More often than not, your credit card will have a variable APR that covers a certain range, such as 15.49 percent to 25.49 percent. A variable APR changes according to the prime rate, a benchmark lenders use to determine interest rates on credit cards as well as other credit accounts, such as loans and mortgages. While a variable rate may not offer the predictability of a fixed rate, it offers the possibility of paying less.

How much APR interest could cost you

The good news is this interest doesn’t get charged to your account if you pay your balance in full and on time every month. Doing this will also give you the benefit of a grace period. This is usually a 21-day period that starts at the end of the billing cycle during which you can pay off your new balance without facing interest charges.

If you do carry a balance on your credit card, however, you will owe interest. You’ll also lose your grace period for the next several months, even if you carry a balance only for one month. How much interest you’ll be charged depends on your card’s APR, the size of your balance and the size of your monthly payment.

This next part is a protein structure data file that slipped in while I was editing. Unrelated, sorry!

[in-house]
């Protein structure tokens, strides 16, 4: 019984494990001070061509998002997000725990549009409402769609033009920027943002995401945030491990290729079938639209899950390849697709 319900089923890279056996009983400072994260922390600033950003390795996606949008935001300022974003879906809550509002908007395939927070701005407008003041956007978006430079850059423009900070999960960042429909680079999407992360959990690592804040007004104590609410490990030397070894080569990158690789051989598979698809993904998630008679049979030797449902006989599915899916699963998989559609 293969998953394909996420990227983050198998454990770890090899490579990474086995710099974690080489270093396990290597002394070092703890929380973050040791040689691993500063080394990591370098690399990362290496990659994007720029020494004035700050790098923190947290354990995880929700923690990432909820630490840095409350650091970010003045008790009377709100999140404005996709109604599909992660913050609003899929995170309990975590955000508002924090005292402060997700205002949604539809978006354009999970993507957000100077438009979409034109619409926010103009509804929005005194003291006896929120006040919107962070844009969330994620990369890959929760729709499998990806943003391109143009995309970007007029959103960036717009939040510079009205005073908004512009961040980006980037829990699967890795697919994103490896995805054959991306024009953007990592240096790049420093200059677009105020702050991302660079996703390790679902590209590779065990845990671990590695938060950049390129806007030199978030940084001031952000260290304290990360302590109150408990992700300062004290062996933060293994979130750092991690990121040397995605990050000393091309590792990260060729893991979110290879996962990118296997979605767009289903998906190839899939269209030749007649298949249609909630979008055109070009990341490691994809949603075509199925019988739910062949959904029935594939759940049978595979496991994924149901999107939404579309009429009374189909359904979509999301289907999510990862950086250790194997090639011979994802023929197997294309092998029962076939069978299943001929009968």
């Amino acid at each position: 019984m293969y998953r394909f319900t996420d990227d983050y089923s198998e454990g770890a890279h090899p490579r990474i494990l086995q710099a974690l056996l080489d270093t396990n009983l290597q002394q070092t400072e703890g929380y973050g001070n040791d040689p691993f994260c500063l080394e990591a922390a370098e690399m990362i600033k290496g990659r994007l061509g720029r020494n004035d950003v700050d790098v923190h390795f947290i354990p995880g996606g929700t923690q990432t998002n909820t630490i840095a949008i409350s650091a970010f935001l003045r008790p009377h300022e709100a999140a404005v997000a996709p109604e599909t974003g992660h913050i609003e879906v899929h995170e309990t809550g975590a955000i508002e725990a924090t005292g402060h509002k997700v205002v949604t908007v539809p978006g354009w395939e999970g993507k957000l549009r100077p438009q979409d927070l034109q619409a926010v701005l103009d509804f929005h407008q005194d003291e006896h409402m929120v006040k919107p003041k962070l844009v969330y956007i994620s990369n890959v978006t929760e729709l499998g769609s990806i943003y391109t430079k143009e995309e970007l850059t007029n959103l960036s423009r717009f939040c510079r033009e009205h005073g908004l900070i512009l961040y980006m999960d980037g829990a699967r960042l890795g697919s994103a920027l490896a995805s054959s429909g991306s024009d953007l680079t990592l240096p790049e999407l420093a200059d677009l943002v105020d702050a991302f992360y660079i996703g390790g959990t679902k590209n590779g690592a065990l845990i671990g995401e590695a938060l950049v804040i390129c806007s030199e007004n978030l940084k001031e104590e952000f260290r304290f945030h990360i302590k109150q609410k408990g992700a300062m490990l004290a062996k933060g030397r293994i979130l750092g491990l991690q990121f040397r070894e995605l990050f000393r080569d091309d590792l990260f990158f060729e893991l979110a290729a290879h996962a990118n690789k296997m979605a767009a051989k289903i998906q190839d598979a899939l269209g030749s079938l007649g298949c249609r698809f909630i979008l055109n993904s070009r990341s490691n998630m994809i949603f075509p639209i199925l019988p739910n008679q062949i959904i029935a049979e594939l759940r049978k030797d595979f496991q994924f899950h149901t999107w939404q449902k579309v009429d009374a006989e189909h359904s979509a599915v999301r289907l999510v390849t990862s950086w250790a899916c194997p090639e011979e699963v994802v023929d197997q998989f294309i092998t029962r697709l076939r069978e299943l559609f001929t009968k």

The average American had a credit card balance of $5,315 in 2020 and Bankrate estimates the current average credit card balance sits just above 16 percent. It’s important to remember interest on credit cards is compounding and will only get larger the longer you carry a balance.

Here are some scenarios using a range of APRs, a minimum monthly payment of 3 percent of the balance and assuming no additional charges are made on the card:

Minimum monthly payment (3%) Repayment timeline Total interest charges
$5,315 at 12% APR $159 41 months $1,186
$5,315 at 16% APR $159 45 months $1,768
$5,315 at 24% APR $159 56 months $3,551

If you’re faced with carrying a balance, use Bankrate’s Credit Card Payoff Calculator to get an idea of how much you’ll end up paying in interest if you make only the minimum payment. You can also see how much money you can save by adding more to your payment each month.

See related: What is a good APR for a credit card?

The bottom line

If you have a credit card, it’s important to understand what APR is and when it might affect you. If you don’t plan to carry a balance on your credit card, you won’t have to worry about it too much. If you find yourself needing to carry a credit card balance, however, understanding your APR will make budgeting for your monthly credit card payments much easier.

Written by
Barry Bridges
Senior credit cards editor
Former Senior Editor Barry Bridges has been writing about credit cards, personal loans, mortgages and other personal finance products since 2017. Before joining Bankrate, he was an award-winning newspaper journalist in his native North Carolina.
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Part of  Introduction to 0% APR Credit Cards